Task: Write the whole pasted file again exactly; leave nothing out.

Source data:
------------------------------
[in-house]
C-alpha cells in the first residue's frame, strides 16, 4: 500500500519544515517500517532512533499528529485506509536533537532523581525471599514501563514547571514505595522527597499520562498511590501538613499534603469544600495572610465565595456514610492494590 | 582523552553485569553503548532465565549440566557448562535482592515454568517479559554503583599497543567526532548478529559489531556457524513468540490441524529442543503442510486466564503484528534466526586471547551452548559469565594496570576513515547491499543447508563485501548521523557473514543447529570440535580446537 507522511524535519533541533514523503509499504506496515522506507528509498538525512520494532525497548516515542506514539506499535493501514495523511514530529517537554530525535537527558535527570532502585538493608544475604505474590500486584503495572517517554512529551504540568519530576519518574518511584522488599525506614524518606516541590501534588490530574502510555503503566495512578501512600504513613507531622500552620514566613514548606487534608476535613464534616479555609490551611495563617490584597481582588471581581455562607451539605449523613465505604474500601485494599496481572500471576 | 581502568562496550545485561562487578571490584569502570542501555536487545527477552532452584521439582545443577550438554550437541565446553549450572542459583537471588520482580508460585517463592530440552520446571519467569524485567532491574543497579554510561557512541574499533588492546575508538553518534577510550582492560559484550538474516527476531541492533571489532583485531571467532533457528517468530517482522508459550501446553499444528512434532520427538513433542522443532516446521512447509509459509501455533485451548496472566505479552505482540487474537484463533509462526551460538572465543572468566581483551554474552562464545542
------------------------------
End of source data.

[in-house]
C-alpha cells in the first residue's frame, strides 16, 4: 500500500519544515517500517532512533499528529485506509536533537532523581525471599514501563514547571514505595522527597499520562498511590501538613499534603469544600495572610465565595456514610492494590 | 582523552553485569553503548532465565549440566557448562535482592515454568517479559554503583599497543567526532548478529559489531556457524513468540490441524529442543503442510486466564503484528534466526586471547551452548559469565594496570576513515547491499543447508563485501548521523557473514543447529570440535580446537 507522511524535519533541533514523503509499504506496515522506507528509498538525512520494532525497548516515542506514539506499535493501514495523511514530529517537554530525535537527558535527570532502585538493608544475604505474590500486584503495572517517554512529551504540568519530576519518574518511584522488599525506614524518606516541590501534588490530574502510555503503566495512578501512600504513613507531622500552620514566613514548606487534608476535613464534616479555609490551611495563617490584597481582588471581581455562607451539605449523613465505604474500601485494599496481572500471576 | 581502568562496550545485561562487578571490584569502570542501555536487545527477552532452584521439582545443577550438554550437541565446553549450572542459583537471588520482580508460585517463592530440552520446571519467569524485567532491574543497579554510561557512541574499533588492546575508538553518534577510550582492560559484550538474516527476531541492533571489532583485531571467532533457528517468530517482522508459550501446553499444528512434532520427538513433542522443532516446521512447509509459509501455533485451548496472566505479552505482540487474537484463533509462526551460538572465543572468566581483551554474552562464545542